[iv] Abortion Rights Campaign, Sex Workers Alliance Ireland, and Sexual Rights Initiative, “Joint Submission for the Universal Periodic Review of Ireland,” January 2016,

[v] Catherine Murphy, “Sex Workers’ Rights Are Human Rights,” Amnesty International (blog), August 14, 2015,

[vi] Irish Network Against Racism, “Alternative Report on Racial Discrimination in Ireland,” November 2019,

[vii] World Health Organization et al., “Prevention and Treatment of HIV and Other Sexually Transmitted Infections for Sex Workers in Low- and Middle-Income Countries.”

[viii] Pippa Grenfell et al., “Decriminalising Sex Work in the UK,” British Medical Journal 354 (August 16, 2016),

[ix] UNAIDS, “COVID-19 in Prisons—a Ticking Time Bomb,” May 13, 2020,; UN Development Programme, “Global Commission on HIV and the Law: Risks, Rights & Health,” July 2012,—ed_protect/—protrav/—ilo_aids/documents/genericdocument/wcms_191715.pdf; International Labour Office, “Preventing Discrimination, Exploitation and Abuse of Women Migrant Workers,” 2003,—ed_emp/documents/instructionalmaterial/wcms_116366.pdf; Human Rights Watch, “Why Sex Work Should Be Decriminalized,” Human Rights Watch (blog), August 7, 2019,; The Lancet, “HIV and Sex Workers,” July 23, 2014,; Open Society Foundations, “10 Reasons to Decriminalize Sex Work,” 2015,

[x] Irish Department of Justice and Equality, “Review of the Operation of Part 4 of the Criminal Law (Sexual Offences) Act 2017,” The Department of Justice and Equality (The Department of Justice and Equality, 2020), Ireland,

[xi] Ibid 8

[xii] Northern Ireland Department of Justice, “Assessment of Review of Operation of Article 64A of the Sexual Offences Order (Northern Ireland) 2008: Offence of Purchasing Sexual Services,” September 2019,

[xiii] Ibid 12

[xiv] Henry McDonald, “Northern Ireland: 98% of Sex Workers Oppose New Law Criminalising Clients,” The Guardian, October 17, 2014, sec. UK news,

[xv] Jay Levy and Pye Jakobsson, “Sweden’s Abolitionist Discourse and Law: Effects on the Dynamics of Swedish Sex Work and on the Lives of Sweden’s Sex Workers,” Criminology & Criminal Justice 14, no. 5 (2014): 593–607.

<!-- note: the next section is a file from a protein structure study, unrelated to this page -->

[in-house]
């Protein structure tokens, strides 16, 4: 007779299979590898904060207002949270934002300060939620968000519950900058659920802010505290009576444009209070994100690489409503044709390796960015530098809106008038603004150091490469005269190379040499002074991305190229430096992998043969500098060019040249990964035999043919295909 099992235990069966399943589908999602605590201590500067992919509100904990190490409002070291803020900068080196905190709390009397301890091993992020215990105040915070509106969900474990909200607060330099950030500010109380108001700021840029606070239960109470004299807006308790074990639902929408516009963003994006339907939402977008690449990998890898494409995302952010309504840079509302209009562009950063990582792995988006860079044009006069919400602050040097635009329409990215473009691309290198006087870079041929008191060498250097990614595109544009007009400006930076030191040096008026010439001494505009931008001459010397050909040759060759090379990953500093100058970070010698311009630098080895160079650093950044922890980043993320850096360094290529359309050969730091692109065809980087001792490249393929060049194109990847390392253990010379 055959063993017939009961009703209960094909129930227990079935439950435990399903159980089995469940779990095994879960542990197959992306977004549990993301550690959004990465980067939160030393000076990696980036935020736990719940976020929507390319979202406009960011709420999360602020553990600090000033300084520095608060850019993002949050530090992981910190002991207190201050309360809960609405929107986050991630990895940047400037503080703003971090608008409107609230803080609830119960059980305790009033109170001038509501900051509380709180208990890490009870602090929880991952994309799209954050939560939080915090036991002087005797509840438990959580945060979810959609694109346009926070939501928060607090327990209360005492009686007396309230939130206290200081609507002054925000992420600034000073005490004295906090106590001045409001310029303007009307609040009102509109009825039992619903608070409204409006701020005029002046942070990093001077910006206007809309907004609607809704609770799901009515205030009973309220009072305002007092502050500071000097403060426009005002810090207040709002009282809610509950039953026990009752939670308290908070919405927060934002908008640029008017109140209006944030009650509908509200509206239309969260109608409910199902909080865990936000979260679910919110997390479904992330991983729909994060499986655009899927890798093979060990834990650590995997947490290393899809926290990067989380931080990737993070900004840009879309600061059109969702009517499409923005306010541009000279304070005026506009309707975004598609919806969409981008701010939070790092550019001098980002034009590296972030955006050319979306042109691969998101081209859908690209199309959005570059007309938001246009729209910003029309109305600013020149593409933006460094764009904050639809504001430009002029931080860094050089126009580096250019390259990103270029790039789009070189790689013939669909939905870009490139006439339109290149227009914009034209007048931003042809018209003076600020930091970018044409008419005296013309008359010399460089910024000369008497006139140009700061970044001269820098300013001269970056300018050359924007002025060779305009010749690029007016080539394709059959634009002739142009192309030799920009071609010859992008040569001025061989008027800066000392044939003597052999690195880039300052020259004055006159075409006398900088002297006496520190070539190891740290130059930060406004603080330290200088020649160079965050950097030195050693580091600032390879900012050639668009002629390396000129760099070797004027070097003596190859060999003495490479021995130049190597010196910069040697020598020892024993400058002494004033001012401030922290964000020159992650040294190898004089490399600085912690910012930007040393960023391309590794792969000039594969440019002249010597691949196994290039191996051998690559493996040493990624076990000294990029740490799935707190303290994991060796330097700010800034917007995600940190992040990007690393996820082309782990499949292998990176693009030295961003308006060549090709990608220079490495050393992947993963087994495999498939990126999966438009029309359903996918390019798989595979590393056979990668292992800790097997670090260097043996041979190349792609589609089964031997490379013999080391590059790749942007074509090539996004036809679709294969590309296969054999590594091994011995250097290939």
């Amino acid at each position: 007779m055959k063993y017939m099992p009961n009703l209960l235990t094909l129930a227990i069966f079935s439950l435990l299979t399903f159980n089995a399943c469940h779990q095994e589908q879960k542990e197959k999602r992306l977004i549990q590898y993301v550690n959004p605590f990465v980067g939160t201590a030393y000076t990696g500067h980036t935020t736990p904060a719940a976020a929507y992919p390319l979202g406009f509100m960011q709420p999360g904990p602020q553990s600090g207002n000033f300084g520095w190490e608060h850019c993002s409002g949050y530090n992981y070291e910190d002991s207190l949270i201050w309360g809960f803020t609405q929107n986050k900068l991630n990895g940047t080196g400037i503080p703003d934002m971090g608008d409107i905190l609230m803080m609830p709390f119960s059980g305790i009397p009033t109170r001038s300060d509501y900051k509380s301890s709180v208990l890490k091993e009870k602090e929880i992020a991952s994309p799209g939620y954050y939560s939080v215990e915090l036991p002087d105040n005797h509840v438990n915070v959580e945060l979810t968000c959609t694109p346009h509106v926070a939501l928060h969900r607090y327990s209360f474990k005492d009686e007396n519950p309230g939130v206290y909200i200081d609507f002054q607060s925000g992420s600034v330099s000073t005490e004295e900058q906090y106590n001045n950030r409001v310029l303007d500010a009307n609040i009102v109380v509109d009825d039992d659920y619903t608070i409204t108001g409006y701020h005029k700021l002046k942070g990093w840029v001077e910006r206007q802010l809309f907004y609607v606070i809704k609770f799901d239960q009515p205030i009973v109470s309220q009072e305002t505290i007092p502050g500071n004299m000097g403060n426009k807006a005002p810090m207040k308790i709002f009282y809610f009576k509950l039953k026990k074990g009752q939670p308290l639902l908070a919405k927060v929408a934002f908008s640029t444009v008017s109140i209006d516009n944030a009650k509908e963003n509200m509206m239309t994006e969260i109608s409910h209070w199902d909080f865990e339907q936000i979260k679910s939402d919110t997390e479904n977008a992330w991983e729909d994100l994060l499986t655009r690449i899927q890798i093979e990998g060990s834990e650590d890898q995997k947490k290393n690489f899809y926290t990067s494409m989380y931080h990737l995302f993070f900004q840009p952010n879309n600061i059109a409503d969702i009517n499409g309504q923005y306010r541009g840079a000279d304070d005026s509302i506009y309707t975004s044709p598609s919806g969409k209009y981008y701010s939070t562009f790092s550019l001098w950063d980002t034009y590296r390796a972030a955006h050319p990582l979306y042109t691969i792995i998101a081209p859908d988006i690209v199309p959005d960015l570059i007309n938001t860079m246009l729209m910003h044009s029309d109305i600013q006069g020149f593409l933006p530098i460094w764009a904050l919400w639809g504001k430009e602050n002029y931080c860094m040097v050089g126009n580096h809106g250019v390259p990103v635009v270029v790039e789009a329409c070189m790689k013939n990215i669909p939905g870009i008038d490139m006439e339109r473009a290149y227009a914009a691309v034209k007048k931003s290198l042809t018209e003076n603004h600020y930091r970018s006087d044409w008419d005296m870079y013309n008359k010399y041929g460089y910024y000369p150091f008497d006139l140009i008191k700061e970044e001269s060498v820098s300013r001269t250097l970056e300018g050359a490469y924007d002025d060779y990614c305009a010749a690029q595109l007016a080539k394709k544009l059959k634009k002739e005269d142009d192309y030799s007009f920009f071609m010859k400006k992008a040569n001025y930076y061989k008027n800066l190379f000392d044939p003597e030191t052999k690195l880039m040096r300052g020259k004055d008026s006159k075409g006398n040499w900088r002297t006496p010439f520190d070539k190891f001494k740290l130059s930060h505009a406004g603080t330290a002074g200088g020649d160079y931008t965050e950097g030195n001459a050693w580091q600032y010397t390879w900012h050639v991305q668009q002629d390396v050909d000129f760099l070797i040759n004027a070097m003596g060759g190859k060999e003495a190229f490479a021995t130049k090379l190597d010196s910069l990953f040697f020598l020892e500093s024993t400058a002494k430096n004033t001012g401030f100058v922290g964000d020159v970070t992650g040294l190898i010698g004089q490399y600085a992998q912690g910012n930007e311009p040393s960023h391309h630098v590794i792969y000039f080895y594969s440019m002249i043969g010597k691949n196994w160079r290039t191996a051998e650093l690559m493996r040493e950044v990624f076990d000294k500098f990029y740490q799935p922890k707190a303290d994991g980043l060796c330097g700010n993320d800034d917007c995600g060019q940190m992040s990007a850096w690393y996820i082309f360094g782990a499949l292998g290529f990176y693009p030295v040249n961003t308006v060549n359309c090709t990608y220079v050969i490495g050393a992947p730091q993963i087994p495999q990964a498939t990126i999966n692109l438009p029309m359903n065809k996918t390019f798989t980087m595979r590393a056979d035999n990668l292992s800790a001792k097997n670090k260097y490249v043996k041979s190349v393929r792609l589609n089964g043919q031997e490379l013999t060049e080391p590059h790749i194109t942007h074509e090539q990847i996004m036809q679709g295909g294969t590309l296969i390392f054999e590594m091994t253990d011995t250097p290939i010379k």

[xvi] Gemma Cox and Teresa Whitaker, “Drug Use, Sex Work and the Risk Environment in Dublin” (National Advisory Committee on Drugs, 2009),

[xvii] Ibid 6

[xviii] Lucy Platt et al., “Associations between Sex Work Laws and Sex Workers’ Health: A Systematic Review and Meta-Analysis of Quantitative and Qualitative Studies,” PLOS Medicine 15, no. 12 (December 11, 2018),

[xix] Ibid 18

[xx] Ibid 15

[xxi] Irish Human Rights and Equality Commission, “Ireland and the Convention on the Elimination of Racial Discrimination: Submission to the United Nations Committee on the Elimination of Racial Discrimination on Ireland’s Combined 5th to 9th Report,” October 2019,

[xxii] Chrysalis, “Decriminalisation,” 2020,

[xxiii] Sarah Burns, “Gardaí Contact 38 People Suspected of Buying Sexual Services,” The Irish Times, September 27, 2019,

[xxiv] Gordon Deegan, “Justice Minister Confirms 10 out of 18 Charged with Brothel-Keeping Are Romanian,” Irish Examiner, December 5, 2019, sec. IE-Main/NEWS,

[xxv] Irish Department of Justice, “Terms of Reference: Review of the Criminal Law (Sexual Offences) Act 2017,” 2020,

[xxvi] Ibid 6

[xxvii] Ibid 24

[xxviii] Ibid 24

[xxix] Maya Oppenheim, “Jailing of Migrant Sex Workers in Ireland Decried as ‘Completely Unjust,’” The Independent, June 17, 2019, sec. Europe,

[xxx] Ibid 12

[xxxi] Erin Albright and Kate D’Adamo, “Decreasing Human Trafficking through Sex Work Decriminalization,” AMA Journal of Ethics 19, no. 1 (2017): 122–26,

[xxxii] Katie Tastrom, “Want to Reduce Sex Trafficking? Decriminalize Sex Work.,” Rewire.News, July 18, 2019,

[xxxiii] Kimberly Mehlman-Orozco, “Decriminalizing Sex Work Would Help Bring Victims out of the Shadows,” Washington Post, October 20, 2017, sec. Opinions,